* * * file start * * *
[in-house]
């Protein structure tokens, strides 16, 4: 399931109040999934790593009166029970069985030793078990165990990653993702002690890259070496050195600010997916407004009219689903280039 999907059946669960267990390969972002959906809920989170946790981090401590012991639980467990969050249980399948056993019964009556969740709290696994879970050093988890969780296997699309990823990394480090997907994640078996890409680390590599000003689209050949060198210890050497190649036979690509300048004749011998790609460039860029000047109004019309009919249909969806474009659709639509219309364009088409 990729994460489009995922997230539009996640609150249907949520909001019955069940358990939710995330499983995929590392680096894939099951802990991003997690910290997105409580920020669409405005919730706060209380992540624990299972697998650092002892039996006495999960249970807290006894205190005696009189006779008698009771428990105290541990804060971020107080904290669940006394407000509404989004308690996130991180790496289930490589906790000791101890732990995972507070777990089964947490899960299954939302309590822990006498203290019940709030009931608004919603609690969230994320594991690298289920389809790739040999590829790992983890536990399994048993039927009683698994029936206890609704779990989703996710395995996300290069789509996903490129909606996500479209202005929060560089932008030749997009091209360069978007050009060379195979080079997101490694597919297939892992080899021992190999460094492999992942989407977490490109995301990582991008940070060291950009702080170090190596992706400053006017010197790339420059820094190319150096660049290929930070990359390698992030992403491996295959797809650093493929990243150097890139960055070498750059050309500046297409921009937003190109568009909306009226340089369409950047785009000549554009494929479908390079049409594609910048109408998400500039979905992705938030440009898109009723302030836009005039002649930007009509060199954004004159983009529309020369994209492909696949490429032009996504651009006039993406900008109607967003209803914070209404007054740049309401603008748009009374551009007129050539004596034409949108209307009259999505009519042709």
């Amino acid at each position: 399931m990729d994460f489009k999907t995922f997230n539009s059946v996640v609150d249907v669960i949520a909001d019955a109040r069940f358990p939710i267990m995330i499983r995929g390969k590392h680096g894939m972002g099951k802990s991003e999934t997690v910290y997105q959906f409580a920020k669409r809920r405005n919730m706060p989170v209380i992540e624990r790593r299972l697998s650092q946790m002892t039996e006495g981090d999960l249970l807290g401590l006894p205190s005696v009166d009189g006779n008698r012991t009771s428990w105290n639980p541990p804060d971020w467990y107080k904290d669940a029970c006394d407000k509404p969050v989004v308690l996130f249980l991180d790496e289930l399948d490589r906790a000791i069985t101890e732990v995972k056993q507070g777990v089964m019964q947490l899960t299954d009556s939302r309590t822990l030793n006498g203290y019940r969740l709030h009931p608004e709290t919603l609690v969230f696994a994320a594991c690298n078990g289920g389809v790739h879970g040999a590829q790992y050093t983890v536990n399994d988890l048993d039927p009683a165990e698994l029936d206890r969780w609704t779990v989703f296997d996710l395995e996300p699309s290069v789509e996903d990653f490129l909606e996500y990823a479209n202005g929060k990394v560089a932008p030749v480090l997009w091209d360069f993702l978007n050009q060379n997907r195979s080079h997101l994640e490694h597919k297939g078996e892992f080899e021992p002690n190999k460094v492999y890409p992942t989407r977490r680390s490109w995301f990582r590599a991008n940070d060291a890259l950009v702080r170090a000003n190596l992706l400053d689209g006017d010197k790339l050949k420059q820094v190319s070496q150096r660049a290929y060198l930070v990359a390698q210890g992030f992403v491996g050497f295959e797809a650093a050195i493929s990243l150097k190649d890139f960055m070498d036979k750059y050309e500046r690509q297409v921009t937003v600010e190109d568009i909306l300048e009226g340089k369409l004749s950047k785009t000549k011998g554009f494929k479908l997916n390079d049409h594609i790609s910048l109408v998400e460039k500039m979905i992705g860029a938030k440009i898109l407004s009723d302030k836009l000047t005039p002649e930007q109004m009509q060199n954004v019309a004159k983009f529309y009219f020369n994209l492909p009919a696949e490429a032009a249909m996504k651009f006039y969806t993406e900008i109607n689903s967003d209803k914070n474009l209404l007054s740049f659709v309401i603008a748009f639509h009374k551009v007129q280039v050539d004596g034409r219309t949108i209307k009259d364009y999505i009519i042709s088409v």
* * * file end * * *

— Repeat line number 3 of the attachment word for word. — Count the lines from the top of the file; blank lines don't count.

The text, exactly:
């Amino acid at each position: 399931m990729d994460f489009k999907t995922f997230n539009s059946v996640v609150d249907v669960i949520a909001d019955a109040r069940f358990p939710i267990m995330i499983r995929g390969k590392h680096g894939m972002g099951k802990s991003e999934t997690v910290y997105q959906f409580a920020k669409r809920r405005n919730m706060p989170v209380i992540e624990r790593r299972l697998s650092q946790m002892t039996e006495g981090d999960l249970l807290g401590l006894p205190s005696v009166d009189g006779n008698r012991t009771s428990w105290n639980p541990p804060d971020w467990y107080k904290d669940a029970c006394d407000k509404p969050v989004v308690l996130f249980l991180d790496e289930l399948d490589r906790a000791i069985t101890e732990v995972k056993q507070g777990v089964m019964q947490l899960t299954d009556s939302r309590t822990l030793n006498g203290y019940r969740l709030h009931p608004e709290t919603l609690v969230f696994a994320a594991c690298n078990g289920g389809v790739h879970g040999a590829q790992y050093t983890v536990n399994d988890l048993d039927p009683a165990e698994l029936d206890r969780w609704t779990v989703f296997d996710l395995e996300p699309s290069v789509e996903d990653f490129l909606e996500y990823a479209n202005g929060k990394v560089a932008p030749v480090l997009w091209d360069f993702l978007n050009q060379n997907r195979s080079h997101l994640e490694h597919k297939g078996e892992f080899e021992p002690n190999k460094v492999y890409p992942t989407r977490r680390s490109w995301f990582r590599a991008n940070d060291a890259l950009v702080r170090a000003n190596l992706l400053d689209g006017d010197k790339l050949k420059q820094v190319s070496q150096r660049a290929y060198l930070v990359a390698q210890g992030f992403v491996g050497f295959e797809a650093a050195i493929s990243l150097k190649d890139f960055m070498d036979k750059y050309e500046r690509q297409v921009t937003v600010e190109d568009i909306l300048e009226g340089k369409l004749s950047k785009t000549k011998g554009f494929k479908l997916n390079d049409h594609i790609s910048l109408v998400e460039k500039m979905i992705g860029a938030k440009i898109l407004s009723d302030k836009l000047t005039p002649e930007q109004m009509q060199n954004v019309a004159k983009f529309y009219f020369n994209l492909p009919a696949e490429a032009a249909m996504k651009f006039y969806t993406e900008i109607n689903s967003d209803k914070n474009l209404l007054s740049f659709v309401i603008a748009f639509h009374k551009v007129q280039v050539d004596g034409r219309t949108i209307k009259d364009y999505i009519i042709s088409v």